Management of Multiply Relapsed Aggressive Non-Hodgkin Lymphoma: New Perspectives

This symposium took place on 13th June 2017, as a part of the 14th International Conference on Malignant Lymphoma (ICML) in Lugano, Switzerland

Chairpersons: Eric Van Den Neste,1 Ruth Pettengell2
Speakers: Pier Luigi Zinzani,3 Eric van Den Neste,1 Ruth Pettengell,2 Amjad Hayat,4 Kai Hübel5

1. Department of Haematology, Cliniques Universitaires, Saint-Luc, Brussels, Belgium
2. St George’s, University of London, London, UK
3. Institute of Hematology “Lorenzo e Ariosto Seràgnoli” University of Bologna, Bologna, Italy
4. University College Hospital, Galway, Ireland
5. Department of Haematology/Oncology, University of Cologne, Cologne, Germany

Disclosure: All speakers have received research grants and/or honoraria from CTI and/or Servier.
Acknowledgements: Writing assistance was provided by Karen Yee, ApotheCom, London, UK.
Support: The symposium and publication of this article was funded by Servier. The views and opinions expressed are those of the authors and not necessarily Servier.
Citation: EMJ. 2017;2[3]:22-30.

Meeting Summary

Patients with refractory/relapsed (R/R) non-Hodgkin lymphoma (NHL) make up a very heterogeneous population with a poor life expectancy. The objective of this symposium was to provide an overview of the current treatment landscape for aggressive NHL, as well as the future research on new treatments. Transplant-eligible patients receive salvage chemotherapy, followed by high-dose chemotherapy and autologous stem cell transplantation (ASCT). Patients who fail transplant or are transplant-ineligible generally receive palliative treatment or enter clinical trials; there is no standard of care and thus there is a high unmet clinical need. Pixantrone is currently indicated for adult patients with multiply R/R aggressive B-cell NHL, thereby filling the unmet clinical need in this field. The symposium started with a brief overview of the meeting objectives. This was followed by an overview of the current and future treatment landscape for aggressive NHL, including a case study of a patient with diffuse large B-cell lymphoma (DLBCL) with multiple relapses receiving pixantrone as monotherapy. The results and post hoc analysis of the CORAL and the SCHOLAR1 studies were reviewed, including the relative merits of combination therapy versus monotherapy for patients with relapsed DLBCL who had failed second-line salvage therapy. The symposium ended with an outline of the profile and mechanism of action of pixantrone, and evidence from the PIX301 study that provided the basis for regulatory approval for the use of pixantrone in third and fourth-line treatment of R/R aggressive B-cell NHL. The clinical efficacy and safety of pixantrone were reviewed, together with a future perspective on the ongoing PIX306 trial. The symposium concluded with the presentation of two clinical cases of patients treated with pixantrone, a ‘Question and Answer’ session, and a panel discussion.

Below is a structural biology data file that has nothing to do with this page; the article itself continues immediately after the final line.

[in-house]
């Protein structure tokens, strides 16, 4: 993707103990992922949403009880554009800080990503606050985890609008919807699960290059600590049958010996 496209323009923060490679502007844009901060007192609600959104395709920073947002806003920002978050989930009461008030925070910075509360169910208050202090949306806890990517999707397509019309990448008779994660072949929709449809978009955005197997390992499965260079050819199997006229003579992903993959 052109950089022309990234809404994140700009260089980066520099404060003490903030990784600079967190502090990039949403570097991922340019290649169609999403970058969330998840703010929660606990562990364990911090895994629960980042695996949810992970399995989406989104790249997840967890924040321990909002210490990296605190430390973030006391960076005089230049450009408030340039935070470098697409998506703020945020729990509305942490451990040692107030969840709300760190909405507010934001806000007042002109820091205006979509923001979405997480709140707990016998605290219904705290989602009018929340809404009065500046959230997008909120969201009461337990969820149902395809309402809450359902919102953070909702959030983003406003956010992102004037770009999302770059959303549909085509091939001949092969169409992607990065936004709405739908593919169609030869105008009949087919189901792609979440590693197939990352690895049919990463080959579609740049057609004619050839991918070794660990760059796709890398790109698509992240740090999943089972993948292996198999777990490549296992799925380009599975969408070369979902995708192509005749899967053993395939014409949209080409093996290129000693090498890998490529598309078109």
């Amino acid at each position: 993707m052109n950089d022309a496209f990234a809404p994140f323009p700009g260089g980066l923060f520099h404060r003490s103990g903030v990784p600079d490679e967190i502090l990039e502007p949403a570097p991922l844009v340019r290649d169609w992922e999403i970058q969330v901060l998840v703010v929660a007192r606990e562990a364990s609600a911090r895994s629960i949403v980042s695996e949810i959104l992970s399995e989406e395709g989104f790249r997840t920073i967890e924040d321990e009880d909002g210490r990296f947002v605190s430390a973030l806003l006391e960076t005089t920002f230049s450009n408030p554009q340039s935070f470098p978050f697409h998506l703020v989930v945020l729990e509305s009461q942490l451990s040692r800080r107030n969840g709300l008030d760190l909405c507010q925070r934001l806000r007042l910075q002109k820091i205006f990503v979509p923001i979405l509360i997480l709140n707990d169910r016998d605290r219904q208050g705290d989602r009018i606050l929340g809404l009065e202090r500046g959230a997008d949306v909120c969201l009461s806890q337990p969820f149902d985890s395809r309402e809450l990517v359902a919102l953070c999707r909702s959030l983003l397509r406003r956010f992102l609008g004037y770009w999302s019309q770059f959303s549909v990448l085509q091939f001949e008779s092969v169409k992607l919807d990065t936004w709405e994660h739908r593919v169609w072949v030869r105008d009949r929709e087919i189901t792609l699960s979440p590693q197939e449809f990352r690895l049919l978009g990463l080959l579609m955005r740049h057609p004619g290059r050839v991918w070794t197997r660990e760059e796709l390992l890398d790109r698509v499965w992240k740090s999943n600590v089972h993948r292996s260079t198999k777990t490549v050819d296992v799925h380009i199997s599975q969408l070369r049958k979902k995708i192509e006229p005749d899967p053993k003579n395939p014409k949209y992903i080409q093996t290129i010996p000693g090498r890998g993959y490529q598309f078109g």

This article is made available under the terms of the Creative Commons Attribution-Non Commercial 4.0 License.

Download (PDF, 294KB)

Comments are closed.